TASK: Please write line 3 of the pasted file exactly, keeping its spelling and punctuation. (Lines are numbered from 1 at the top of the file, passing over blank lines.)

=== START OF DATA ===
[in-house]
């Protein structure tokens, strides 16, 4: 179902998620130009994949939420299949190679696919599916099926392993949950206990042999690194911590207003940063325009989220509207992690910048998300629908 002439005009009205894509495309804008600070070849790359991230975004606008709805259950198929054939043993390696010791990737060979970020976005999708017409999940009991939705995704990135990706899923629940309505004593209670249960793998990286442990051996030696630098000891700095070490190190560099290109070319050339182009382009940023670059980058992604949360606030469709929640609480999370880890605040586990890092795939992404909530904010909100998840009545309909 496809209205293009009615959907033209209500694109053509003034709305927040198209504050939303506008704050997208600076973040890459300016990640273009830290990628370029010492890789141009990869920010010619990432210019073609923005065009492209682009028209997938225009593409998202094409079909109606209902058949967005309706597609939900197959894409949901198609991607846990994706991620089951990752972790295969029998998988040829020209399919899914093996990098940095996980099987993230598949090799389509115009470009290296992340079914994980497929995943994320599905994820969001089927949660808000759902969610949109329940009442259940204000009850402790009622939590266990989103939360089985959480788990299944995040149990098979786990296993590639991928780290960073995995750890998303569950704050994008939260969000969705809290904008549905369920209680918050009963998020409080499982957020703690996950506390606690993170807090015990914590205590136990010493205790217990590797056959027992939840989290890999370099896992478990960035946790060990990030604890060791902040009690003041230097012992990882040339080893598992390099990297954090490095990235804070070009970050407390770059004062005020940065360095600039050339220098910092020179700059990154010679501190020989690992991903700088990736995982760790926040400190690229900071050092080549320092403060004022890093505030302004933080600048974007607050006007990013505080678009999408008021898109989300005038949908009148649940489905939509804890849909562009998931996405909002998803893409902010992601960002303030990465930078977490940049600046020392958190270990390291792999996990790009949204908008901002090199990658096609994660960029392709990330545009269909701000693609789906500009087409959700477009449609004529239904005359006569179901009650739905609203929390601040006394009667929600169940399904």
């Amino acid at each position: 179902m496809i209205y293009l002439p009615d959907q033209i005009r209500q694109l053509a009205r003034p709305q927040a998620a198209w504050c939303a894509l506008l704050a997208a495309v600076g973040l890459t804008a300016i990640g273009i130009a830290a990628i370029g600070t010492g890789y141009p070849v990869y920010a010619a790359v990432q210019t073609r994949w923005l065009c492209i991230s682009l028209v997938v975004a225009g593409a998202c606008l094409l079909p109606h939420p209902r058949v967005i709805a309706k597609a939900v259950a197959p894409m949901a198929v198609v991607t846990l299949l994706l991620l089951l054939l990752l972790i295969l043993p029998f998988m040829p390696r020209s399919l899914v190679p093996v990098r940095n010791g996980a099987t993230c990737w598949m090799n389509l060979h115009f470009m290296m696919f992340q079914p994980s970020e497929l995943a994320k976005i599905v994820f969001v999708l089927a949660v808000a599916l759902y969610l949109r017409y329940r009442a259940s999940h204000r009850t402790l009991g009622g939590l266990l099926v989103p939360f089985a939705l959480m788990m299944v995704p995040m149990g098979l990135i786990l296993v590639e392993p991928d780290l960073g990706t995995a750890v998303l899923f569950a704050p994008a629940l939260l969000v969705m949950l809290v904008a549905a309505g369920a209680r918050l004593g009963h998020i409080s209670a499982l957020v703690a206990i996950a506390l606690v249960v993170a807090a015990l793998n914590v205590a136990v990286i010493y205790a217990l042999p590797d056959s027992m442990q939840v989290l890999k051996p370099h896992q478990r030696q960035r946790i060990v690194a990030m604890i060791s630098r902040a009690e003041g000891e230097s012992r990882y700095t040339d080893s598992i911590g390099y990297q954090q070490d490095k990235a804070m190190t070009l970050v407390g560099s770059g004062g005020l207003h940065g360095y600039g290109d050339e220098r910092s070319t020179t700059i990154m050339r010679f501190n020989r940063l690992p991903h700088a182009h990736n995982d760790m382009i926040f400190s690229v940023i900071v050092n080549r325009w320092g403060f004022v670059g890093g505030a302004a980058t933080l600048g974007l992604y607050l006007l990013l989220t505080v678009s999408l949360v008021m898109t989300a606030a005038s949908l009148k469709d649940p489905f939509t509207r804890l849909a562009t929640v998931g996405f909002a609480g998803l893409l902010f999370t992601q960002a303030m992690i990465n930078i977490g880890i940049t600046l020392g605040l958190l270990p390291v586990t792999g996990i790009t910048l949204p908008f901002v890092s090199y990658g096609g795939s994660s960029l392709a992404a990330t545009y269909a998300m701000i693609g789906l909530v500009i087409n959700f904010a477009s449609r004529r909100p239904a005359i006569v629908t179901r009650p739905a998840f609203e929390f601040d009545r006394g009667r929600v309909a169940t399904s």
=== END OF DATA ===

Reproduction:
């Amino acid at each position: 179902m496809i209205y293009l002439p009615d959907q033209i005009r209500q694109l053509a009205r003034p709305q927040a998620a198209w504050c939303a894509l506008l704050a997208a495309v600076g973040l890459t804008a300016i990640g273009i130009a830290a990628i370029g600070t010492g890789y141009p070849v990869y920010a010619a790359v990432q210019t073609r994949w923005l065009c492209i991230s682009l028209v997938v975004a225009g593409a998202c606008l094409l079909p109606h939420p209902r058949v967005i709805a309706k597609a939900v259950a197959p894409m949901a198929v198609v991607t846990l299949l994706l991620l089951l054939l990752l972790i295969l043993p029998f998988m040829p390696r020209s399919l899914v190679p093996v990098r940095n010791g996980a099987t993230c990737w598949m090799n389509l060979h115009f470009m290296m696919f992340q079914p994980s970020e497929l995943a994320k976005i599905v994820f969001v999708l089927a949660v808000a599916l759902y969610l949109r017409y329940r009442a259940s999940h204000r009850t402790l009991g009622g939590l266990l099926v989103p939360f089985a939705l959480m788990m299944v995704p995040m149990g098979l990135i786990l296993v590639e392993p991928d780290l960073g990706t995995a750890v998303l899923f569950a704050p994008a629940l939260l969000v969705m949950l809290v904008a549905a309505g369920a209680r918050l004593g009963h998020i409080s209670a499982l957020v703690a206990i996950a506390l606690v249960v993170a807090a015990l793998n914590v205590a136990v990286i010493y205790a217990l042999p590797d056959s027992m442990q939840v989290l890999k051996p370099h896992q478990r030696q960035r946790i060990v690194a990030m604890i060791s630098r902040a009690e003041g000891e230097s012992r990882y700095t040339d080893s598992i911590g390099y990297q954090q070490d490095k990235a804070m190190t070009l970050v407390g560099s770059g004062g005020l207003h940065g360095y600039g290109d050339e220098r910092s070319t020179t700059i990154m050339r010679f501190n020989r940063l690992p991903h700088a182009h990736n995982d760790m382009i926040f400190s690229v940023i900071v050092n080549r325009w320092g403060f004022v670059g890093g505030a302004a980058t933080l600048g974007l992604y607050l006007l990013l989220t505080v678009s999408l949360v008021m898109t989300a606030a005038s949908l009148k469709d649940p489905f939509t509207r804890l849909a562009t929640v998931g996405f909002a609480g998803l893409l902010f999370t992601q960002a303030m992690i990465n930078i977490g880890i940049t600046l020392g605040l958190l270990p390291v586990t792999g996990i790009t910048l949204p908008f901002v890092s090199y990658g096609g795939s994660s960029l392709a992404a990330t545009y269909a998300m701000i693609g789906l909530v500009i087409n959700f904010a477009s449609r004529r909100p239904a005359i006569v629908t179901r009650p739905a998840f609203e929390f601040d009545r006394g009667r929600v309909a169940t399904s």